Understanding the location, ownership, execution, and SUID of scripts in Linux

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Let's start with location. I like to think of this as the location of the script file in the file system. Common navigational commands can be used to manage the location of scripts. For example, the ls (list) command can be used to determine if a script file is in a certain directory. Notice also that the ls command displays the ownership of the example file.

[root@server1 ~]# ls -l /etc/cron.daily-rwxr-xr-x  1  root  root  311  Jan  01  2016  example

 

Likewise, the find command can be used to find a certain file.

[root@server1 ~]# find / -iname example/etc/cron.daily/example

 

You only need the read and write permission to interact with a non-script file, such as a text file.

[root@server1 ~]# ls -l /home/user1/documents-rw-rw-rw-  1  root  root  311  Jan  01  2016  example

 

If you try to run a script file, such as a BASH or SH file, and the file does not have the x (execute) permission, error "permission denied" will appear.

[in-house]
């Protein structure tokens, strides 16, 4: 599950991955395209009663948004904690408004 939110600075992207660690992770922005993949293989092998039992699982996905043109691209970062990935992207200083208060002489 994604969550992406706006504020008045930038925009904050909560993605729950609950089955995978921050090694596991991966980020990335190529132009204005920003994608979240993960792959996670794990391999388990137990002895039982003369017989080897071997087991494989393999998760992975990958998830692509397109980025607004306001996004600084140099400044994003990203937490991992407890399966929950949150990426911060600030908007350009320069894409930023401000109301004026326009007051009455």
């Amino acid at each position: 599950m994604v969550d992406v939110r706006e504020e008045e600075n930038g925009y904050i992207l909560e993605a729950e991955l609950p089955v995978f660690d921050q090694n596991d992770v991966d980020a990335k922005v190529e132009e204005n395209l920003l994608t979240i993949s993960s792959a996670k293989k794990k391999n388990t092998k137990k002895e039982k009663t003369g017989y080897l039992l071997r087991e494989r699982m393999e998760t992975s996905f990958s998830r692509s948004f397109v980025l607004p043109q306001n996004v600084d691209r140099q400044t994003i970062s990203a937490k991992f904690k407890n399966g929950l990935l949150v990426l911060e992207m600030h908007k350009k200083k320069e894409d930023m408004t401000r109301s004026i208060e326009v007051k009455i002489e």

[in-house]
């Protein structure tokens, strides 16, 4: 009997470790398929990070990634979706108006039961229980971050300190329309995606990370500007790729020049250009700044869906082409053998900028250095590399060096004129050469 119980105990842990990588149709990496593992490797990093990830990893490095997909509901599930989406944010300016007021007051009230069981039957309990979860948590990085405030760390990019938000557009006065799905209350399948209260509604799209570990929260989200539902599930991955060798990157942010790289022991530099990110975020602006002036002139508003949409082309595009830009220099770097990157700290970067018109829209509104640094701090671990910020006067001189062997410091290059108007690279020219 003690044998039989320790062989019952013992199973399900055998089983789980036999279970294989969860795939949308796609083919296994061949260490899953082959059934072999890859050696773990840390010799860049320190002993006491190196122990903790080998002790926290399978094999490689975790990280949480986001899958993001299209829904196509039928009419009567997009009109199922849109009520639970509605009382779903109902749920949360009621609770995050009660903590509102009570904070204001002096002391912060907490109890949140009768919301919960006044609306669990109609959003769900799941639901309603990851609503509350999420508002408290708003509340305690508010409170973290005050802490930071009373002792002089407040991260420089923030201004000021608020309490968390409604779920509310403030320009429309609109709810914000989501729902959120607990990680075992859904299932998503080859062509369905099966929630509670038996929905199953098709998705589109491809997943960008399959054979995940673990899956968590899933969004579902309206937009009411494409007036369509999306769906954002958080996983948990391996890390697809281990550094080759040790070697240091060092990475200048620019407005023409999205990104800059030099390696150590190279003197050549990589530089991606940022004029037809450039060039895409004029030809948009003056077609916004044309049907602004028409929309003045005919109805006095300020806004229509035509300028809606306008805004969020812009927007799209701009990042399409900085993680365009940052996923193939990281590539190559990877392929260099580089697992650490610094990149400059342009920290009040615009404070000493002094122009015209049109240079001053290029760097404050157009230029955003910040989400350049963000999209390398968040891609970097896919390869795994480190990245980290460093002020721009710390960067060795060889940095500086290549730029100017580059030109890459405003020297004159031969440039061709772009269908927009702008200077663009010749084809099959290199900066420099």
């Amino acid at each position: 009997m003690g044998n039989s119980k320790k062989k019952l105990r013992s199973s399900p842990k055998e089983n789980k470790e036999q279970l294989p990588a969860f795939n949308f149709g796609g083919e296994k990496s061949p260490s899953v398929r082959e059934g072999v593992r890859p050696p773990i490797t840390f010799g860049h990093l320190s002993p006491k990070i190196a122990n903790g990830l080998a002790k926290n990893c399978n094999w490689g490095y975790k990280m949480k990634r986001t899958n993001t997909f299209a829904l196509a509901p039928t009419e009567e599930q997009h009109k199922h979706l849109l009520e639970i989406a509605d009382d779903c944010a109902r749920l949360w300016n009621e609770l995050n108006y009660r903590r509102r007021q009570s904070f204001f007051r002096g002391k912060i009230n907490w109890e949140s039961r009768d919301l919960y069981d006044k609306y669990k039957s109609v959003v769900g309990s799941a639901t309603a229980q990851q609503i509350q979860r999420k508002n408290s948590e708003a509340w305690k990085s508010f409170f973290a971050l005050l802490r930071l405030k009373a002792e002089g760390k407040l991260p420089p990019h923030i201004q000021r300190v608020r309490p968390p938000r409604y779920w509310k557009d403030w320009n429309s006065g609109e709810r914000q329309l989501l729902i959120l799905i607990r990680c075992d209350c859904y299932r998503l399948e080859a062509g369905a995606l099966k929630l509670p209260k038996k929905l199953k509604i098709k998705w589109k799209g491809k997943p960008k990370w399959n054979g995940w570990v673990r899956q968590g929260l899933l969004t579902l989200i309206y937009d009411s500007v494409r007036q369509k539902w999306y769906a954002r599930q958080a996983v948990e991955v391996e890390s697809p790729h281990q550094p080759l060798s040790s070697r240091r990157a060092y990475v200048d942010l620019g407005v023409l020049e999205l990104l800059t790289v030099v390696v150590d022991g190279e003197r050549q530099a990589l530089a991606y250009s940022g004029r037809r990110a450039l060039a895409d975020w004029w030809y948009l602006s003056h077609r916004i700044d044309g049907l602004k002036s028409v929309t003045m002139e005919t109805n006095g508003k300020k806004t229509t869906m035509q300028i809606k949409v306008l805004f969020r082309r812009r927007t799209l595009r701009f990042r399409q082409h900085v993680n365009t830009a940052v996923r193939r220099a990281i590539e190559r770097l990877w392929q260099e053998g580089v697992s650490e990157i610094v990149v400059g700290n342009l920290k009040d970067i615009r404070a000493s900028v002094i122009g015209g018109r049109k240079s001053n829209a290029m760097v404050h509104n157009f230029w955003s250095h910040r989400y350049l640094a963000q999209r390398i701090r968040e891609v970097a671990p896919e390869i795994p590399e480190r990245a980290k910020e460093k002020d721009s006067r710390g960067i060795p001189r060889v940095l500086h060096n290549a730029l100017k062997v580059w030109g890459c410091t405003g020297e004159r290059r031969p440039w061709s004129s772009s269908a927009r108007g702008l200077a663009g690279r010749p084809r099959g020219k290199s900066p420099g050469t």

[root@server1 ~]# ls -l /etc/cron.daily-rw-rw-rw-  1  root  root  311  Jan  01  2016  example[root@server1 ~]# bash /etc/cron.daily/examplePermission denied

 

Adding the execute permission to the file allows the script file to be run. With the chmod command, you can use a string of numbers to add the execute permission, such as 755. You could also use +x to add the execute permission to owner, group, and other. Or, you can specify only owner by using the following:

  • chmod u+x = Add execute to user (owner)
  • chmod g+x = Add execute to group
  • chmod o+x = Add execute to other
[root@server1 ~]# chmod 755 /etc/cron.daily/example[root@server1 ~]# ls -l /home/user1/documents-rwxr-xr-x  1  root  root  311  Jan  01  2016  example[root@server1 ~]# bash /etc/cron.daily/exampleHello World

 

SUID of a file

  • When the file is executed, the person who executed the file temporarily becomes the owner of the file while the file is executing, such as when running a BASH shell script (example.sh)

SUID on a directory

  • SUID has no impact on a directory

When using the chmod (change mode) command to modify the permissions of a file, use 4 to add the SUID permission.

[root@server1 ]# chmod 4660 /path/to/file

 

Instead of using 4 for SUID, the letter "s" can be used instead. u+s adds the SUID permission, u-s removes the SUID permission.

[root@server1 ]# chmod u+s /path/to/file #Add SUIDchmod u-s /path/to/file #Remove SUID

 



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